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Studies of the mechanisms of action of the cancer chemopreventive agent genistein

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posted on 2014-12-15, 10:41 authored by Karen. Dampier
The discrepancy in incidence of breast cancer between the Western world and South East Asia has been associated with the high content in Asian diets of chemopreventive foodstuffs such as soy. Genistein, a major constituent of soy, can both inhibit and stimulate cell growth, depending on concentration. Whilst some biochemical properties of genistein are well known, such as inhibition of tyrosine kinases and DNA topoisomerase II, the mechanisms by which it regulates cell growth are unclear.;In order to explore generic features of the modulation of human breast cell growth by genistein, its effects on cell lines MCF-7, ZR-75.1, T47-D, MDA-MB 468, MDA-MB 231 and HBL 100 were compared. Genistein at 1 M stimulated growth only in MCF-7 cells, whilst at 10 M it arrested the growths of all six cell types. However, in T47-D and HBL 100 cells, genistein only inhibited growth in medium with reduced (2%) foetal calf serum. Genistein induced apoptosis only in MDA-MB 468 cells and arrested cells in the G phase transition of the cell cycle in all cell lines, except ZR-75.1 cells.;Cells differed in their susceptibility towards inhibition by genistein of phorbol ester-induced proto-oncogene c-Fos levels, transcription factor activator protein-1 (AP-1) activity, AP-1 DNA-binding activity and extracellular signal regulated kinase (ERK) activation. Genistein augmented anisomycin-induced protein levels of the proto-onocogene c-Jun in ZR 75.1 and MCF-7 cells, but inhibited c-Jun phosphorylation.;The results suggest that induction of apoptosis, G2 cells arrest, inhibition of c-Fos expression, AP-1 transactivation and binding, and ERK phosphorylation may contribute to the growth-inhibitory effect of genistein in some breast cell types, but none of these effects of genistein constitute a generic mode of growth-arresting action.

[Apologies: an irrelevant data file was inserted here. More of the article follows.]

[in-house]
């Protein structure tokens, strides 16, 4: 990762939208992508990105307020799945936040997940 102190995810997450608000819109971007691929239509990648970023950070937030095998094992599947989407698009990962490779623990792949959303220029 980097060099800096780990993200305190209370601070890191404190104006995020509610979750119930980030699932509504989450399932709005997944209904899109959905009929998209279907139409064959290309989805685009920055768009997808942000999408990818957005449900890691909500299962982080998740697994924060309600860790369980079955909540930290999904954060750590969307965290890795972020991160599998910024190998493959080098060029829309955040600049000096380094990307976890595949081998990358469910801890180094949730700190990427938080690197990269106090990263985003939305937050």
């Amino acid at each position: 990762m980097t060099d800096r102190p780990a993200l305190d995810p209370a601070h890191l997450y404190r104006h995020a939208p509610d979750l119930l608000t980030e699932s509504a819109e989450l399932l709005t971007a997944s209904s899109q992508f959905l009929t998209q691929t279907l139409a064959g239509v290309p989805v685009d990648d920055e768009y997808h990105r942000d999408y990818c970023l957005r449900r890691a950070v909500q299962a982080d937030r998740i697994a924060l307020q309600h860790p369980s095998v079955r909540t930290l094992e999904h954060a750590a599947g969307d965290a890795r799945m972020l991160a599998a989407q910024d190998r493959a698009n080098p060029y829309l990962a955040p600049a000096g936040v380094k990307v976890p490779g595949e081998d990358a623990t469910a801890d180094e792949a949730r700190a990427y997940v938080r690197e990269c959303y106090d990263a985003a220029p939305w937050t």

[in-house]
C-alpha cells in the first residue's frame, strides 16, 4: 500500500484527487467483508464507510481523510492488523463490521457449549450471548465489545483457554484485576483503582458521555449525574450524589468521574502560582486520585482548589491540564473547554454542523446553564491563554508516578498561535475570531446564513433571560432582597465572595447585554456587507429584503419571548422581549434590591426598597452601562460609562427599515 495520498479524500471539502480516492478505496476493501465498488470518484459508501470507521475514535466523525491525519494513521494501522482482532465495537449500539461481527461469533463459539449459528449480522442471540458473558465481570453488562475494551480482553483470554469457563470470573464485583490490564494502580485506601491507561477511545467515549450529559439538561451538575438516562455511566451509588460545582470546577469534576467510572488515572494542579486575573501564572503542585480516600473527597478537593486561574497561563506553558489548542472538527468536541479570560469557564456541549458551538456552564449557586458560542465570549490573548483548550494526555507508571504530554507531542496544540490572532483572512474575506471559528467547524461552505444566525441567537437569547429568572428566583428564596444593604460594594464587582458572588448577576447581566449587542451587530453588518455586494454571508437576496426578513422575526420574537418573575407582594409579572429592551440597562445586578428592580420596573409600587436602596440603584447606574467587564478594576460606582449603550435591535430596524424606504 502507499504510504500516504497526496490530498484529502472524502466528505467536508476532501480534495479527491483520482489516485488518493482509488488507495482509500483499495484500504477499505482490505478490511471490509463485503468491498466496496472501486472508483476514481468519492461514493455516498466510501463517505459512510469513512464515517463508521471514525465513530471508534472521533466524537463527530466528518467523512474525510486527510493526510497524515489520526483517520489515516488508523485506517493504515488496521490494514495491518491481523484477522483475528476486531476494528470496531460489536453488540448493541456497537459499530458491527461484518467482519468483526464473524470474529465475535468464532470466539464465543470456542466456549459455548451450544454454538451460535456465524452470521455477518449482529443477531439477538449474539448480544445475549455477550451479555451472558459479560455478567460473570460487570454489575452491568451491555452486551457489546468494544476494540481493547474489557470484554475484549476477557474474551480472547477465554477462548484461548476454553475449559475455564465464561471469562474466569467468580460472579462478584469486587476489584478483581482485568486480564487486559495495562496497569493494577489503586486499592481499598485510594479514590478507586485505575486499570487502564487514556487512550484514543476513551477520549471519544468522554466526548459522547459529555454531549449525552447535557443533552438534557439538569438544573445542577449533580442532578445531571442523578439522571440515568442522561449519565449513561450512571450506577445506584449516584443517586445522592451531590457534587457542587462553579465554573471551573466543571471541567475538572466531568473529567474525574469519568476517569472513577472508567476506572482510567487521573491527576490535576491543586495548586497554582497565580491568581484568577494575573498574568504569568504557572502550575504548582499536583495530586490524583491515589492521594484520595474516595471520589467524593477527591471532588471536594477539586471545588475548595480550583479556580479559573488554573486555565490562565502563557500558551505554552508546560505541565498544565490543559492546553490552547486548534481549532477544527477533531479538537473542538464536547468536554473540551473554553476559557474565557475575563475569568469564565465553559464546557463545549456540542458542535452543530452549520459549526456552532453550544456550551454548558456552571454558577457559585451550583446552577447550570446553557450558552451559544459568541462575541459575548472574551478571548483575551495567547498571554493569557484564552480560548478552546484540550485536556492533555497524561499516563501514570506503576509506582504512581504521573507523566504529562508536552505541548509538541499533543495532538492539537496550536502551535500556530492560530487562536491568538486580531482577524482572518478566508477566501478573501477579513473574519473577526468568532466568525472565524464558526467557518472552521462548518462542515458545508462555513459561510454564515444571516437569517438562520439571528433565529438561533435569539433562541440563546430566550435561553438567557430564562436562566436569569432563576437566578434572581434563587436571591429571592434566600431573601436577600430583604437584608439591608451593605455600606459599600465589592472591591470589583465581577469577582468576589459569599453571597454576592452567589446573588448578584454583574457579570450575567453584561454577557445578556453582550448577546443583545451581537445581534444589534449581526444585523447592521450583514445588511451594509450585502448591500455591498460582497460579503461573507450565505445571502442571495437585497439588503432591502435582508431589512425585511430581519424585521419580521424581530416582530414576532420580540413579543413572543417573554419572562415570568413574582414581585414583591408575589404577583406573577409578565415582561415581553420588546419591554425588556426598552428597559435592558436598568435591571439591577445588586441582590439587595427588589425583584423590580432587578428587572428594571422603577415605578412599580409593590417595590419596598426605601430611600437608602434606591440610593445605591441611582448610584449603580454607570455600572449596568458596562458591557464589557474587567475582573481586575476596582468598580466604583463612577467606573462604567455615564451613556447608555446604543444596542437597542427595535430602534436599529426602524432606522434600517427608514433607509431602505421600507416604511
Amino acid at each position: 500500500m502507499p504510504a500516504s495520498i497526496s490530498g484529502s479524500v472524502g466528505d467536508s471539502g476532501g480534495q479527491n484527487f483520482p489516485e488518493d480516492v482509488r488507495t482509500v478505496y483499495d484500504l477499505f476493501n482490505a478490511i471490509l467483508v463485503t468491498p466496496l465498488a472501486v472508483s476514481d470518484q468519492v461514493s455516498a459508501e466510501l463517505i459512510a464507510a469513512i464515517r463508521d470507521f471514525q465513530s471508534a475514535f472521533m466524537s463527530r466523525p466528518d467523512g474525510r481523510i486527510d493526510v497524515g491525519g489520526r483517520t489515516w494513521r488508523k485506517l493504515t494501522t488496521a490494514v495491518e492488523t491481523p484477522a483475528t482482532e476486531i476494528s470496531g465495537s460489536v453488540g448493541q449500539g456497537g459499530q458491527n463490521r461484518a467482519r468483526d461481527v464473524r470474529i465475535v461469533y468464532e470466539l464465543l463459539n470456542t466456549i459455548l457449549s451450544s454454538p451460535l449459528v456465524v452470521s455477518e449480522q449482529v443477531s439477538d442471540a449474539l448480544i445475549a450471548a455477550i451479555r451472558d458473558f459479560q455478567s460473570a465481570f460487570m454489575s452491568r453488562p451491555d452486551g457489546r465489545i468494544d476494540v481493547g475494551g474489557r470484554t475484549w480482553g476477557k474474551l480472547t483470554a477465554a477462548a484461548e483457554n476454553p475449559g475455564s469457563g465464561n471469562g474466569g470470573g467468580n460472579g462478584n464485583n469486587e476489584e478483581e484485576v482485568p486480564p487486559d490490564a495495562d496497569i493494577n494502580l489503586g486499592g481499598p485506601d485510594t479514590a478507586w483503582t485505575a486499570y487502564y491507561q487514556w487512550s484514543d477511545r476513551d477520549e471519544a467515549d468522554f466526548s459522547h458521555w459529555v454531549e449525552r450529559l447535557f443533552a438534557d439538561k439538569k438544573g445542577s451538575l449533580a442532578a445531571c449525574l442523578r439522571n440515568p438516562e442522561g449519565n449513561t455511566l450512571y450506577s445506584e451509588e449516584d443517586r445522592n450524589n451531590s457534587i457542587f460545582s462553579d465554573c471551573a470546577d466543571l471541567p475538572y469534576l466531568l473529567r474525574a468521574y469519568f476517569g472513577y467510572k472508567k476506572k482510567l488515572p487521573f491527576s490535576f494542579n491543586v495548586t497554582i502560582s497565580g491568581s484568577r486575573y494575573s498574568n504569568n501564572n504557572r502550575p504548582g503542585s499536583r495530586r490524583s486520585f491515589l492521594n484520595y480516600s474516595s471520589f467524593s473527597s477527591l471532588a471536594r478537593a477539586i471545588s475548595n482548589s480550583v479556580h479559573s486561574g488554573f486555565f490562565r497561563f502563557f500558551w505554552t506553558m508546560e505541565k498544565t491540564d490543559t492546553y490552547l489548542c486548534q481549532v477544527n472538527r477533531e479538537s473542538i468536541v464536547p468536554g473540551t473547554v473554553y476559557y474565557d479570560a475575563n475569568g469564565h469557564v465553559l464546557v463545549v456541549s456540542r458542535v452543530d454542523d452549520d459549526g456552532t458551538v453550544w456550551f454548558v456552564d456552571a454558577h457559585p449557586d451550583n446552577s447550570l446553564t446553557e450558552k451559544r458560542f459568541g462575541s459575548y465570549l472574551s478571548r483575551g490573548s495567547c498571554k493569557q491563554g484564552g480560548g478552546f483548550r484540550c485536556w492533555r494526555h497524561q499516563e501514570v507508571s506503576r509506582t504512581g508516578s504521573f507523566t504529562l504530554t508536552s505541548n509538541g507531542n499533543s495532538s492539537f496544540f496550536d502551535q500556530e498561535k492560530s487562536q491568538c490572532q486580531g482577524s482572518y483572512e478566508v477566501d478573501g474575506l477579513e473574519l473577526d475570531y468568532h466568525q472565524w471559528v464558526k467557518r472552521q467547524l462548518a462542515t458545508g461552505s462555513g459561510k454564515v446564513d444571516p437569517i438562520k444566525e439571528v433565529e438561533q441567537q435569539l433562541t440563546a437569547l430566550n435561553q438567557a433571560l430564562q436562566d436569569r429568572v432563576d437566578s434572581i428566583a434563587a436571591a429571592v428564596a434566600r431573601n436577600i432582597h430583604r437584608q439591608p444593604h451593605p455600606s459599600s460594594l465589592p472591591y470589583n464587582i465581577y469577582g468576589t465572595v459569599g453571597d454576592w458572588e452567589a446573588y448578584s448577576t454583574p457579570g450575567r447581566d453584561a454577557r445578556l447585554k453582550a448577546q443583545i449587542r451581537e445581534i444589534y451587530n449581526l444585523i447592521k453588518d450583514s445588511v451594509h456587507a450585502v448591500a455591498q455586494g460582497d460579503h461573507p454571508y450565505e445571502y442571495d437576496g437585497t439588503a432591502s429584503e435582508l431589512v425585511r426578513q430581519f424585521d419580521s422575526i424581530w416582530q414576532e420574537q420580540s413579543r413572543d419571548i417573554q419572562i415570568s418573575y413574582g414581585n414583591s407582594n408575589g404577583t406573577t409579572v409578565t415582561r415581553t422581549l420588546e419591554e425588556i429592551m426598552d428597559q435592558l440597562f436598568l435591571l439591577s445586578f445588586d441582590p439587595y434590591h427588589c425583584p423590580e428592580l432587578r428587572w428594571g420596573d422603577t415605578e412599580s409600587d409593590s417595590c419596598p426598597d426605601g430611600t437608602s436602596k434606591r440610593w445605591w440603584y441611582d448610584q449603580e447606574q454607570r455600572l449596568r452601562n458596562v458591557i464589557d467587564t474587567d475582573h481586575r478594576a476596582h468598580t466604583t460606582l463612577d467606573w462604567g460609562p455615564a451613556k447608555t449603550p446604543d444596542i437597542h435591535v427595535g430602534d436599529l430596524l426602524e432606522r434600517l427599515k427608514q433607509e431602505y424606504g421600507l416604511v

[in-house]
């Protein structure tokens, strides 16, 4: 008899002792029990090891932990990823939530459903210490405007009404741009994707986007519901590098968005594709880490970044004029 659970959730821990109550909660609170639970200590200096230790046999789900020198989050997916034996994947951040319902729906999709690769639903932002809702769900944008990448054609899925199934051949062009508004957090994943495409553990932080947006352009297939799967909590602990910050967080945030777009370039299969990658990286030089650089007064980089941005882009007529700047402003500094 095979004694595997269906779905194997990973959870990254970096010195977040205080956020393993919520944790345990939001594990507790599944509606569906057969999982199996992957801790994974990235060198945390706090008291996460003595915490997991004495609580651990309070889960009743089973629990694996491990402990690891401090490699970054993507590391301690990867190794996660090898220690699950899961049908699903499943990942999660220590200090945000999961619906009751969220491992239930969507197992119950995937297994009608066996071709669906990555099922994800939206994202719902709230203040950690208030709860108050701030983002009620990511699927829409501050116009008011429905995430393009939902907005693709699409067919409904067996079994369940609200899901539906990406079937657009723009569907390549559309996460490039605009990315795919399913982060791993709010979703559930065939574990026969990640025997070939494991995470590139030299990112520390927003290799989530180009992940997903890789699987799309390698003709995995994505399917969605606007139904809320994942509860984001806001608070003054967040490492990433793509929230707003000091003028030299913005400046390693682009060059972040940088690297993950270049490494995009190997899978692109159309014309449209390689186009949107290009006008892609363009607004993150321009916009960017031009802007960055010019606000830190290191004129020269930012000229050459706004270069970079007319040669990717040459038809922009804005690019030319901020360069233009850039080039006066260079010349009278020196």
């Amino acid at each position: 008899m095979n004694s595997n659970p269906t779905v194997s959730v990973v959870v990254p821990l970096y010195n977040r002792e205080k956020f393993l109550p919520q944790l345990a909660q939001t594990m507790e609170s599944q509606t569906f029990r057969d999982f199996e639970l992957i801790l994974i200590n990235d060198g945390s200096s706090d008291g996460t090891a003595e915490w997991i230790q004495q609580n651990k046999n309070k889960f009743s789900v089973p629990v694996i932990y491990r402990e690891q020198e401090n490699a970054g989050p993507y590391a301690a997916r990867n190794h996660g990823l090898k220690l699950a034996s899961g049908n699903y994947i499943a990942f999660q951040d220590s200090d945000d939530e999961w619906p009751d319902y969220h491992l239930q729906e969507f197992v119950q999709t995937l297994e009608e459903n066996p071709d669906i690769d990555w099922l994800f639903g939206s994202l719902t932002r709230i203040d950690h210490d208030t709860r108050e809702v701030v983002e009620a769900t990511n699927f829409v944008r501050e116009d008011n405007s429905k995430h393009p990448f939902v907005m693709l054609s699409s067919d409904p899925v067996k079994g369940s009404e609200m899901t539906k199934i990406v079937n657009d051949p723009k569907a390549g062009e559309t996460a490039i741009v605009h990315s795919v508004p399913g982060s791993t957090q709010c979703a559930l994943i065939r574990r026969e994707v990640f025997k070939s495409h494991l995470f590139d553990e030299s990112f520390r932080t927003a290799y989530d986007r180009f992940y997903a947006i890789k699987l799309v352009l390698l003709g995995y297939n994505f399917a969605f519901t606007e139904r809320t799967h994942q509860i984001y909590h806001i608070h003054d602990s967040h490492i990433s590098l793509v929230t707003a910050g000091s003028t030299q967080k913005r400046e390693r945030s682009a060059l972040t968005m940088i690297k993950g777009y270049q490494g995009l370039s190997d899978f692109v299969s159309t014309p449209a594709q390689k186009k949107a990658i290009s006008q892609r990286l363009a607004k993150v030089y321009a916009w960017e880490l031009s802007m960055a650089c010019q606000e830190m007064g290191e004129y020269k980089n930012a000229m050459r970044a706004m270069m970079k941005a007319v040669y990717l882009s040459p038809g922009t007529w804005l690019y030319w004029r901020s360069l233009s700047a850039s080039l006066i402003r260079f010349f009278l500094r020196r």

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University of Leicester

Qualification level

  • Doctoral

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  • PhD



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